MATT HARVEY (75:1) Everybody wants him and that’s a given. However, coming off Tommy John surgery there might be a twinge of reluctance of making a big offer although the odds of recovery are good. They might get more if Harvey rebounds with a good season, which would undoubtedly spike his value. Also a consideration is that he may eventually bolt when given the chance considering his sometimes rocky relationship with management. If he continues to perform well and the Mets don’t sign him to a long term contract, his salary would increase dramatically through arbitration. Sometime in that process, if they can’t get a long term deal done, they might seriously think of trading him off before he leaves as a free agent to the Bronx. But not this offseason.

ZACK WHEELER (50:1) Some scouts say his stuff is better than Harvey’s, but Zack Wheeler doesn’t have nearly the poise or knowledge of pitching. Harvey is way ahead in those areas. Wheeler is reminiscent of Nolan Ryan early in his career when he threw hard with no idea where the pitch would go. Wheeler tries too much for the strikeout, which elevates is pitch count and reduces his innings. His potential is so high that he’s worth waiting for, but conversely it is so attractive there will be takers. Another thing about Wheeler, and this also applies to Harvey and Jacob deGrom, is they are very affordable for the next 3-4 years. Mets would have to be overwhelmed.

JACOB deGROM (50:1) It would be a crime if he is not the Rookie of the Year. He’s closer to being where Harvey is than Wheeler. He’s got great stuff, an outstanding breaking ball, poise and a sense about what pitching is all about. He’s definitely more a pitcher than a thrower. Like Harvey in his first year, deGrom caught teams by surprise. It might be different in 2015. But, I like this guy and would be more disappointed if he were traded than Harvey or Wheeler.

NOAH SYNDERGAARD (25:1) Some scouts say Noah Syndergaard might be the best prospect of all, but we really won’t know what he is until he pitches at the major league level, which won’t be until June at the earliest. He’s got a terrific breaking ball, great stuff and by all accounts could be the real thing. We shall see, and I hope we see it in Flushing.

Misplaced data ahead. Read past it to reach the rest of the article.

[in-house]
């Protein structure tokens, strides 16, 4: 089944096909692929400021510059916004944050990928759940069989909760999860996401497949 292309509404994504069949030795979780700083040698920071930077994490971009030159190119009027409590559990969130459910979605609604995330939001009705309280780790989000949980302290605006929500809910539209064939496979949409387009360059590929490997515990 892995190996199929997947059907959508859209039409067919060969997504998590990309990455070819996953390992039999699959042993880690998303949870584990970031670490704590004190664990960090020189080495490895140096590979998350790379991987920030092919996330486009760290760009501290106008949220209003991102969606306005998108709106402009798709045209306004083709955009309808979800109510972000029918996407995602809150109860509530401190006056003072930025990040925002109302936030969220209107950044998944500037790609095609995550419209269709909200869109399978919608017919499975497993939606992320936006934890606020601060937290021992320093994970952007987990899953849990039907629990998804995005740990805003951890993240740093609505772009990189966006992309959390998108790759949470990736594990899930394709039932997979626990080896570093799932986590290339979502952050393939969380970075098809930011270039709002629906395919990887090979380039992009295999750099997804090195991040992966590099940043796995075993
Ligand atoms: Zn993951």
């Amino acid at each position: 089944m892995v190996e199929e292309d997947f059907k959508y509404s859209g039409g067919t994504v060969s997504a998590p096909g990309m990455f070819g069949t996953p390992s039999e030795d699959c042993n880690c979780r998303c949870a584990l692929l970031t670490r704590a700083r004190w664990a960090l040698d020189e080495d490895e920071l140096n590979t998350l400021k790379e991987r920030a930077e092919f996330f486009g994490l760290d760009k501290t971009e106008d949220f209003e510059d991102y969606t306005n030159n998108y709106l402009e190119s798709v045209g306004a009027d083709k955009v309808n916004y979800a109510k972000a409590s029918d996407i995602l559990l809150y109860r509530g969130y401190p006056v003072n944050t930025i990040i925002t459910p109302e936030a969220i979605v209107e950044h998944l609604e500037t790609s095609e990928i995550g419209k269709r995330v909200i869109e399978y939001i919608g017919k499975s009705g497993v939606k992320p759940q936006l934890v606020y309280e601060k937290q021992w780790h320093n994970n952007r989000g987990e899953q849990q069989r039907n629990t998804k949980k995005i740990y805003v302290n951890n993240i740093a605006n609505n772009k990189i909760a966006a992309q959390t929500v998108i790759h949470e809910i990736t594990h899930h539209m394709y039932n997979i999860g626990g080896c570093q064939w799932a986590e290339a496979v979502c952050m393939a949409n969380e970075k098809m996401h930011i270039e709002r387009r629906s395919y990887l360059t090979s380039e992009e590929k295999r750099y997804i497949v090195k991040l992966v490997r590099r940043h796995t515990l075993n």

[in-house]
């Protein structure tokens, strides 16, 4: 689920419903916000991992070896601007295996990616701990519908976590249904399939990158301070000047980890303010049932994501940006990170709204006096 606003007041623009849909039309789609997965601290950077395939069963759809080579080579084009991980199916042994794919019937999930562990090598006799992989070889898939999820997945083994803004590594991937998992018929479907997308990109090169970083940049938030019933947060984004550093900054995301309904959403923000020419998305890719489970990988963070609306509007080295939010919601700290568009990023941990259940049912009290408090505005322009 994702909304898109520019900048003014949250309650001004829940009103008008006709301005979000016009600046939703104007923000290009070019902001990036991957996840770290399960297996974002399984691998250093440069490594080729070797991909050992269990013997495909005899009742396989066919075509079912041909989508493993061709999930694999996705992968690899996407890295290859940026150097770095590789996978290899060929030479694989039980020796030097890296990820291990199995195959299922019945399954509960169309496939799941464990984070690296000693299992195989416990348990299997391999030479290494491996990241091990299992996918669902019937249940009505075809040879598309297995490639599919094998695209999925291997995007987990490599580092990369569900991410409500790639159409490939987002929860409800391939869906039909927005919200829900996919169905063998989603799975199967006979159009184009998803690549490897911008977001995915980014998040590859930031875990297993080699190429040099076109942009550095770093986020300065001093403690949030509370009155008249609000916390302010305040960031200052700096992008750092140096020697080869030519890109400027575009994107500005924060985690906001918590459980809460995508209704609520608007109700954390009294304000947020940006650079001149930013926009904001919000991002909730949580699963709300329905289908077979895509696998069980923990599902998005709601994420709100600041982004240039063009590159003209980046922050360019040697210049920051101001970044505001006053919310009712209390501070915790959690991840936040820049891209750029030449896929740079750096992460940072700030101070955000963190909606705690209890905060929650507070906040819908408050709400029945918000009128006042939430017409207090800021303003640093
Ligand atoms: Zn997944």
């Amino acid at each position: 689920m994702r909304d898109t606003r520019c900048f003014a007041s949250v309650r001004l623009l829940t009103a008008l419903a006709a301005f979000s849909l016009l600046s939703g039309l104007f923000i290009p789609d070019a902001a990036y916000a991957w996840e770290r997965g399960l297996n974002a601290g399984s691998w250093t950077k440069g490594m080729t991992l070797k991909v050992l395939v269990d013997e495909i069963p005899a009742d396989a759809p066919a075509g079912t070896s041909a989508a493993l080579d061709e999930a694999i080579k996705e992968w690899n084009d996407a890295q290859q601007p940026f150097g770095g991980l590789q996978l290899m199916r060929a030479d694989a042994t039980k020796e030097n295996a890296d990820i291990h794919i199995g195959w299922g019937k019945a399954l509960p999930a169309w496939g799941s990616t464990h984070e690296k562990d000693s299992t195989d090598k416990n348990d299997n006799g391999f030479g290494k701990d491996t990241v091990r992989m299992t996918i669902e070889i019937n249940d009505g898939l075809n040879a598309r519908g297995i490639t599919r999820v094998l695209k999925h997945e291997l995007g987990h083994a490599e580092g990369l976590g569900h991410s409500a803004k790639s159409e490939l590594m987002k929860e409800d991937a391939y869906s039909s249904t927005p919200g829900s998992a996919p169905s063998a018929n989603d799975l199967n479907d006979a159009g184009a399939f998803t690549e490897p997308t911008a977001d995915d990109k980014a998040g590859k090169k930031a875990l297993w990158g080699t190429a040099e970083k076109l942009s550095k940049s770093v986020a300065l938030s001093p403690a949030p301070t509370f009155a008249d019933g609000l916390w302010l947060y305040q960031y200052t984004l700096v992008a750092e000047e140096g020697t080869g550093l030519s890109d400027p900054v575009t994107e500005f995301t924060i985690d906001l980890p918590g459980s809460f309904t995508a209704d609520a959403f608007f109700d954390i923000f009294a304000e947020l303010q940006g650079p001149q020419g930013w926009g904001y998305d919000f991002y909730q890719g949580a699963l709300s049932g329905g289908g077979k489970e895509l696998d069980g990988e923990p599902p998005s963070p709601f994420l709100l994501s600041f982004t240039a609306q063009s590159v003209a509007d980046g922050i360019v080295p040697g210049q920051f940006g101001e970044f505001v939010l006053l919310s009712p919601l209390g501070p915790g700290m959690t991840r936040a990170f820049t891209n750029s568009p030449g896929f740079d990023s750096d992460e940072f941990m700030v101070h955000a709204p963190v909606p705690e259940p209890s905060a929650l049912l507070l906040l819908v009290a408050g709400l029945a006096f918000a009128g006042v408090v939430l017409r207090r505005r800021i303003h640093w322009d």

JON NIESE (10:1) He’s left-handed, throws hard, 27 and signed to a reasonable contract. That makes Jon Niese attractive to the Mets and other teams. What’s not to like? Well, there’s his injury history, inconsistency (only one winning season in seven years), and the bad habit of not being able to put away hitters and letting innings unravel. The argument is a change of scenery might help, but unlike the previous four mentioned his value has decreased. Good GMs don’t typically sell low.

RAFAEL MONTERO (5:1) He has loads of potential, but other teams also see that in him. Rafael Montero is a lot like Jenrry Mejia in that the Mets haven’t found a definitive role for him. Starter or reliever? He could be in the rotation until Syndergaard is ready and if Niese were traded. But, on Opening Day I see him either in the bullpen or Triple-A.

DILLON GEE (3:1) He’s rated no higher than a fifth starter and could be bumped to the bullpen when Syndergaard is ready. Too bad. Gee doesn’t have great stuff, but is mentally tough – until he gets to Philadelphia – and shows a lot of poise. He’s somebody that could get the Mets something at the deadline as he can also work out of the bullpen in long relief. There’s things a contender could like about him. Question is, will the Mets be such a contender? The Mets could have traded him numerous times, but there were no serious takers. That says something.

BARTOLO COLON (2:1) At 41, he threw over 200 innings and won 15 games. Was it all him, or did the move to the National League and spacious Citi Field have something to do with that? Colon will get $11 million in 2015, of which half of that will be gone by the trade deadline. If the Mets are in it, they’d be wise to keep him, but if he’s pitching well he could bring something in return in the right package. He’s likely being shopped, but nobody will offer anything until they explore the free-agent market.

BOBBY PARNELL (30:1) I remember the day he hit triple digits on the radar gun at Fenway Park. But, it never happened for him as a starter. After some trial and error he won the closer role in 2013, but missed last season because of an injury. Should Mejia or Jeurys Familia win the closer role and Parnell proves healthy in spring training, maybe he gets dealt. But for now he’s not going anywhere.